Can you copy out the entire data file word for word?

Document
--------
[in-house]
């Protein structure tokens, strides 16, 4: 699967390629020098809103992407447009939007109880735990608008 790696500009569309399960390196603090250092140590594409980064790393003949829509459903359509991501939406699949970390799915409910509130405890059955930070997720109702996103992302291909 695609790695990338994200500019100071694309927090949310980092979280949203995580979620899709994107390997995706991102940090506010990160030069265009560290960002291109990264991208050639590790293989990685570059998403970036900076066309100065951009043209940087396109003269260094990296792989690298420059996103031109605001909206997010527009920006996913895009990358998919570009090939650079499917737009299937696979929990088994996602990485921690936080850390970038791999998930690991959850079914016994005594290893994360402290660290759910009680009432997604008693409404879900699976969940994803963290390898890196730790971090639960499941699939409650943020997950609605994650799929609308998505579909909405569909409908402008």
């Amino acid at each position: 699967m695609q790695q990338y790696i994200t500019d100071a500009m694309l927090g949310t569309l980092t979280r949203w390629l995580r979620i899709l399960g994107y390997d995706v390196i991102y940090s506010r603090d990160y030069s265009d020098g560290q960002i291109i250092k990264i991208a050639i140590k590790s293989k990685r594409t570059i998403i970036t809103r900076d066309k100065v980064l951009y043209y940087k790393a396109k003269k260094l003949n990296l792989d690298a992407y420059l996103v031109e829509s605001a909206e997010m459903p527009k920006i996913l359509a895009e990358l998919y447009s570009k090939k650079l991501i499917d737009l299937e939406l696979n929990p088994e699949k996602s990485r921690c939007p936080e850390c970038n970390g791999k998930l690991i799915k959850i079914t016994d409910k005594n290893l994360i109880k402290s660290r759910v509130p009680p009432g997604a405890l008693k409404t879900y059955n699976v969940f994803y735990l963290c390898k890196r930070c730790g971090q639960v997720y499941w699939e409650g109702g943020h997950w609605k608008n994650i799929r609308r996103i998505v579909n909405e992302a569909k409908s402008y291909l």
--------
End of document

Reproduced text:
[in-house]
């Protein structure tokens, strides 16, 4: 699967390629020098809103992407447009939007109880735990608008 790696500009569309399960390196603090250092140590594409980064790393003949829509459903359509991501939406699949970390799915409910509130405890059955930070997720109702996103992302291909 695609790695990338994200500019100071694309927090949310980092979280949203995580979620899709994107390997995706991102940090506010990160030069265009560290960002291109990264991208050639590790293989990685570059998403970036900076066309100065951009043209940087396109003269260094990296792989690298420059996103031109605001909206997010527009920006996913895009990358998919570009090939650079499917737009299937696979929990088994996602990485921690936080850390970038791999998930690991959850079914016994005594290893994360402290660290759910009680009432997604008693409404879900699976969940994803963290390898890196730790971090639960499941699939409650943020997950609605994650799929609308998505579909909405569909409908402008």
């Amino acid at each position: 699967m695609q790695q990338y790696i994200t500019d100071a500009m694309l927090g949310t569309l980092t979280r949203w390629l995580r979620i899709l399960g994107y390997d995706v390196i991102y940090s506010r603090d990160y030069s265009d020098g560290q960002i291109i250092k990264i991208a050639i140590k590790s293989k990685r594409t570059i998403i970036t809103r900076d066309k100065v980064l951009y043209y940087k790393a396109k003269k260094l003949n990296l792989d690298a992407y420059l996103v031109e829509s605001a909206e997010m459903p527009k920006i996913l359509a895009e990358l998919y447009s570009k090939k650079l991501i499917d737009l299937e939406l696979n929990p088994e699949k996602s990485r921690c939007p936080e850390c970038n970390g791999k998930l690991i799915k959850i079914t016994d409910k005594n290893l994360i109880k402290s660290r759910v509130p009680p009432g997604a405890l008693k409404t879900y059955n699976v969940f994803y735990l963290c390898k890196r930070c730790g971090q639960v997720y499941w699939e409650g109702g943020h997950w609605k608008n994650i799929r609308r996103i998505v579909n909405e992302a569909k409908s402008y291909l």